Nun helps marginalized remand prisoners in Delhi prison

09-09-2017
UCAN

The nun, clad in a beige-colored sari, is a familiar figure at Tihar Central Prison in the capital, New Delhi.

Sister Gill, a criminal lawyer, has special permission to enter the prison where she regularly offers legal help to needy inmates.

Hundreds of them, mostly Dalits from a tribal background, remain in jail simply because they are too poor to find a lawyer or are too illiterate to file a bail application.

"They have no one to take up their cases," Sister Gill told ucanews.com.

The 50-year old nun began the mission five years ago.

After seeing the serious lack of awareness on legal procedures, she started ’role-playing’ inside the prison to teach inmates about the legal and court and systems.

By acting out small scenes, the nun tells them where the judge sits and how the court proceedings work so that they do not lack confidence when appearing in a courtroom.

She tells prisoners about their rights and how to present the facts of their cases to judges.

Sister Gill has helped 800 people to either get bail or be released during the past five years.

The nun also appears in court for those inmates, often poor or abandoned by relatives, who cannot afford to pay for a lawyer.

The fees of a private lawyer start from 50,000 rupees (US$781) for a bail application.

By the time trials are concluded, some families of defendants have to sell their homes. 

The nun said many prisoners had been locked up awaiting trial for longer than the sentences they faced if convicted for offences such as theft. This is why the issue of bail is so important.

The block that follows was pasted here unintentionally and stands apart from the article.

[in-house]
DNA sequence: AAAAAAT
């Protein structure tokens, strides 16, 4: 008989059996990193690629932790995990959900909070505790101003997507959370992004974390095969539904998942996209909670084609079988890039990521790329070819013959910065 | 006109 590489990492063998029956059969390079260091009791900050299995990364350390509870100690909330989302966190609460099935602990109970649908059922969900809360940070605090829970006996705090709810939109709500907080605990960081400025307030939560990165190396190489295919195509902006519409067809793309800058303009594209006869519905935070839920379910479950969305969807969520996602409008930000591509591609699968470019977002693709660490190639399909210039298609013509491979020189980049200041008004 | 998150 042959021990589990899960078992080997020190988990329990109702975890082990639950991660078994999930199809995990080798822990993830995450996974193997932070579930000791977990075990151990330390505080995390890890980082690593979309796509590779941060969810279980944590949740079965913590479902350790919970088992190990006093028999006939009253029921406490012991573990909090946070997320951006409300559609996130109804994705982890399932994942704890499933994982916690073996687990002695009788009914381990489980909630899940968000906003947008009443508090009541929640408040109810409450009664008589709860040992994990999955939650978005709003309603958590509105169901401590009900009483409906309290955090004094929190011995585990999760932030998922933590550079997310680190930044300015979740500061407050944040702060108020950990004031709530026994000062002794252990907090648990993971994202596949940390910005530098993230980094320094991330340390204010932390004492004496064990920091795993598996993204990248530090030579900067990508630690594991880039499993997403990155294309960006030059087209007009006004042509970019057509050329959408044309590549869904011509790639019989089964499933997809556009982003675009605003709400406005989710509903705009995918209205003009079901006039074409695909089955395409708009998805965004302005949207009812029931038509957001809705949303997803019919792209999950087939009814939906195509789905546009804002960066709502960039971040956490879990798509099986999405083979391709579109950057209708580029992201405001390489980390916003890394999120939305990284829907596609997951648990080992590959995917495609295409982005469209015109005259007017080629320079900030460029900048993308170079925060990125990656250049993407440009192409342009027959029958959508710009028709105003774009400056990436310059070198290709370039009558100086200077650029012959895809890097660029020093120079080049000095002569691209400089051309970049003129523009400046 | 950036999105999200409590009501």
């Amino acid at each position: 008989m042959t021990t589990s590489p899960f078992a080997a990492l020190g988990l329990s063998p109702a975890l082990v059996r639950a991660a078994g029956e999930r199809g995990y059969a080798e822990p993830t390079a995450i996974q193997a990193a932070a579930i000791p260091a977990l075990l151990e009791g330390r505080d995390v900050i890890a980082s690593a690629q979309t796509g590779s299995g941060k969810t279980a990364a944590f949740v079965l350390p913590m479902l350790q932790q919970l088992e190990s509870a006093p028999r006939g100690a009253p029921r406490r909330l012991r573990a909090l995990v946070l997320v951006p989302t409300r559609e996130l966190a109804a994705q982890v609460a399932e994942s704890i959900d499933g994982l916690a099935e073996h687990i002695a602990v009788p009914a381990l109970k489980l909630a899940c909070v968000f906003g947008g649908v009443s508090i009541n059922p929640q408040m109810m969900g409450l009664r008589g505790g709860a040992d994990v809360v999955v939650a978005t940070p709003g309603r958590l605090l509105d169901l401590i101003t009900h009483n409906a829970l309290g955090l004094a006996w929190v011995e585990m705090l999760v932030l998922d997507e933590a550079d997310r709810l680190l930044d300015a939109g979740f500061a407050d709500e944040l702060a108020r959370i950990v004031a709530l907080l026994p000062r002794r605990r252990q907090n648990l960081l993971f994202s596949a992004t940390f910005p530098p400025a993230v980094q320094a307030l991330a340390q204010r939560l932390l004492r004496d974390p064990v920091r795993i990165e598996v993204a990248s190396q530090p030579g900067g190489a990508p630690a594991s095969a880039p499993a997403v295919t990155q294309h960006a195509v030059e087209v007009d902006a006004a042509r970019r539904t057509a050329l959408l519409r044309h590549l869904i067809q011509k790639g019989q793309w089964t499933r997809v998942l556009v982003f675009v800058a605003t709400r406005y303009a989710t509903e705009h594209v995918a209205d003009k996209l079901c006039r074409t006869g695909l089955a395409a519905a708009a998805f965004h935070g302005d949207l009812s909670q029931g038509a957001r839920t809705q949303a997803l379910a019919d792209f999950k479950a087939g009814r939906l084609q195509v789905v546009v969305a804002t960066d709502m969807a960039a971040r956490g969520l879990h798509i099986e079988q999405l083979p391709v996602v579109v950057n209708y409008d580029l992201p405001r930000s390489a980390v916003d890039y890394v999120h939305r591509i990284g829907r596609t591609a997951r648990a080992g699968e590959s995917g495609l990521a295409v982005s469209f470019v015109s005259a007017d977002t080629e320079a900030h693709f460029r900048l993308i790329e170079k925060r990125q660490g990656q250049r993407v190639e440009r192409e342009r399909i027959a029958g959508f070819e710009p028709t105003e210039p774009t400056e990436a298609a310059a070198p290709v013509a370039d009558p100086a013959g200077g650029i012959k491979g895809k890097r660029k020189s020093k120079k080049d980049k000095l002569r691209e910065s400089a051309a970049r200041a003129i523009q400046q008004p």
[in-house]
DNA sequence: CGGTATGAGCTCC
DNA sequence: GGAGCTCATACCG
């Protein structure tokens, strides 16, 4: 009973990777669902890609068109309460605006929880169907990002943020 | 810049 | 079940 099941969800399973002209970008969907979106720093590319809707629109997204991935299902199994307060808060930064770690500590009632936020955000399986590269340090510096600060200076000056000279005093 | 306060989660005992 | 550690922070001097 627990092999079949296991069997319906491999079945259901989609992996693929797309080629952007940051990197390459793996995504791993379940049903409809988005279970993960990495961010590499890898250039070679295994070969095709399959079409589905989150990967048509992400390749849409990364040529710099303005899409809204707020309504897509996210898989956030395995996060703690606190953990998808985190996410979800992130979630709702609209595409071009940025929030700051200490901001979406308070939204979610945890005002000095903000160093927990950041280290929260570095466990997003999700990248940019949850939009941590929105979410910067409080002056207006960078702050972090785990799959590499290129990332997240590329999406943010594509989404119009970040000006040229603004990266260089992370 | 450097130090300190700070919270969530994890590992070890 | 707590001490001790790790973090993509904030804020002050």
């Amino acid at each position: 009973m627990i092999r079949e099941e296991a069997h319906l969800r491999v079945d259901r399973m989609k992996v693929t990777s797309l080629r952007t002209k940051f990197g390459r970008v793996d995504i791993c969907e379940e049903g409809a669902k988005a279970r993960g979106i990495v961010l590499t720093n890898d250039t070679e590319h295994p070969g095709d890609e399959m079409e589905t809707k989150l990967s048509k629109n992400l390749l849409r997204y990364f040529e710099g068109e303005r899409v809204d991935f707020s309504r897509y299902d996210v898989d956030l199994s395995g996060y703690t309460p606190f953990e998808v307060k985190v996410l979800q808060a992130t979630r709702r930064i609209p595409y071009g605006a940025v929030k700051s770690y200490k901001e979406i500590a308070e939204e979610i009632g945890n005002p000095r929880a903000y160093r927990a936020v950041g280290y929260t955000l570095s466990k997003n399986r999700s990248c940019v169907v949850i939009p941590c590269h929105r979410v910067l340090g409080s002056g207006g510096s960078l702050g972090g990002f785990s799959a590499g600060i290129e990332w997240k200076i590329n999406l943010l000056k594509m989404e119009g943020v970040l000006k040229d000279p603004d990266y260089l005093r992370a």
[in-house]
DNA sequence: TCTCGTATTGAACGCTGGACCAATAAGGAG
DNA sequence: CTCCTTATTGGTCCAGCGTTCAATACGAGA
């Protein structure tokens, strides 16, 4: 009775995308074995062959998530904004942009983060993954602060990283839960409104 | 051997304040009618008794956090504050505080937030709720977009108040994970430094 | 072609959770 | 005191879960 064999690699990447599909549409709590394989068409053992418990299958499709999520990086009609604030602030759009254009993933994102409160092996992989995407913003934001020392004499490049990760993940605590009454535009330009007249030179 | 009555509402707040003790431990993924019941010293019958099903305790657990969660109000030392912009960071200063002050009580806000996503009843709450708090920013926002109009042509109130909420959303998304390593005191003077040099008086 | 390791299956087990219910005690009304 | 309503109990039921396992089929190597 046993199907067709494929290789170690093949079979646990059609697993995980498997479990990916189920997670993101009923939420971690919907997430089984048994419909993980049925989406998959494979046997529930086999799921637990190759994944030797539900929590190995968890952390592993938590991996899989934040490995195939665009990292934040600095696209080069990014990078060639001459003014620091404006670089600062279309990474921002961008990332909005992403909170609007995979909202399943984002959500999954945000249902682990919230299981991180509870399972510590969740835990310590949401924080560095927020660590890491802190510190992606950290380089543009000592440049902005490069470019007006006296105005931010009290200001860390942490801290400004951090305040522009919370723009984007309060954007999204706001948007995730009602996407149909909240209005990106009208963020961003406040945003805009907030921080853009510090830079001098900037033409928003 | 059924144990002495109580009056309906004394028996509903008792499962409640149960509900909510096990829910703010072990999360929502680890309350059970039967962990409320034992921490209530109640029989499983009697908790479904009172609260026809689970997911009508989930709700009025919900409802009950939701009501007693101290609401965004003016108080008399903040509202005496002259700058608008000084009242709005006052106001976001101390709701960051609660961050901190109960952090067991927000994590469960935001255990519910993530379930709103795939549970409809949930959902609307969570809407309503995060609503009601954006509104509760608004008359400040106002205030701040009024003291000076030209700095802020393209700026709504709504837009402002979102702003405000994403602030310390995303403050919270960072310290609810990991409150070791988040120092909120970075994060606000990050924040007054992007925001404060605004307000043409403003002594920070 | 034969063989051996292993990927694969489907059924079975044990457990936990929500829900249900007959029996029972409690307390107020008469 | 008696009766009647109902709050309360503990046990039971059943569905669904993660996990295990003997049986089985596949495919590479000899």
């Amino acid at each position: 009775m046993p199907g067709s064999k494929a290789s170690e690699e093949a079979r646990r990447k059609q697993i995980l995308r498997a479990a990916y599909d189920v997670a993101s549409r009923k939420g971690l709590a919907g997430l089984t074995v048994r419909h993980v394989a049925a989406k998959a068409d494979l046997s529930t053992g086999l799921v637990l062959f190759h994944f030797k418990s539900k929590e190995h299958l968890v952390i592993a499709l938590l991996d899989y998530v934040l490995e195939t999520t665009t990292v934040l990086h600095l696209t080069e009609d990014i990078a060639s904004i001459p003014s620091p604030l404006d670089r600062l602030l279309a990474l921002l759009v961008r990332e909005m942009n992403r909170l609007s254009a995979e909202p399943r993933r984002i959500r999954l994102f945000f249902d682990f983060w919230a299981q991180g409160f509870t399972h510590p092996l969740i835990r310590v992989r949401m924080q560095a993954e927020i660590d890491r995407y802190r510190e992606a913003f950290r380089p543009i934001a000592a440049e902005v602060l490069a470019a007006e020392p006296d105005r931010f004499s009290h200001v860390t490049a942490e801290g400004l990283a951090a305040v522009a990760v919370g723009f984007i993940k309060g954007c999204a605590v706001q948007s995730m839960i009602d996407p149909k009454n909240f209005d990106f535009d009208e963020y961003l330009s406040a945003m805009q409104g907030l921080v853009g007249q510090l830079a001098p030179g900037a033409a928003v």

Sister Gill said about 70 percent of some 14,200 people in Tihar Central Prison are accused of petty crimes. Some remain incarcerated even after being allowed bail because they are unable to raise the surety money.

Data from National Crime Records Bureau for 2014 show that across India’s 1,387 jails, housing some 418,530 people, 60 percent of prisoners come from lower caste backgrounds and 70 percent are illiterate. The prisons are also grossly over-crowded. 

Young inmates could be sexually assaulted by older prisoners and their condition deteriorated if they remained in prison for a long time, the nun said.

More priests and nuns were needed to help prisoners.

Sister Gill said she started as a teacher in 1989, but had always felt that her real calling was to help the poor and the marginalized.

She completed her masters’ in social work in 2000 and assisted self-help groups for women and in providing informal education for children. But the rape of a three-year-old tribal Catholic girl in the central Indian city of Bhopal in 2005, and the delaying of charges being laid, made her decide to obtain a law degree.

The nun realized she needed to know more about the law in order to deal with such cases. 

She secured a law degree in 2009 and worked with the voluntary Human Rights Law Network and began to visit people in the jail.

In 2013, she joined the Delhi State Legal Services Authority, a government agency providing legal help to the poor.

It was best to get into the government "machinery" and to work fearlessly, she said, adding that she is motivated by the smiles of freed prisoners.

Sister Gill was last month appointed as the member of Delhi Minorities Commission representing the Christian community.

"My schedule in the commission is very tight, but the work for poor prisoners will continue," she said.

An eight-member team of human rights activist lawyers consisting of nuns, priests and laity will continue to assist in the courts.

"Our vision is a new form of commitment through advocacy," Sister Gill said.

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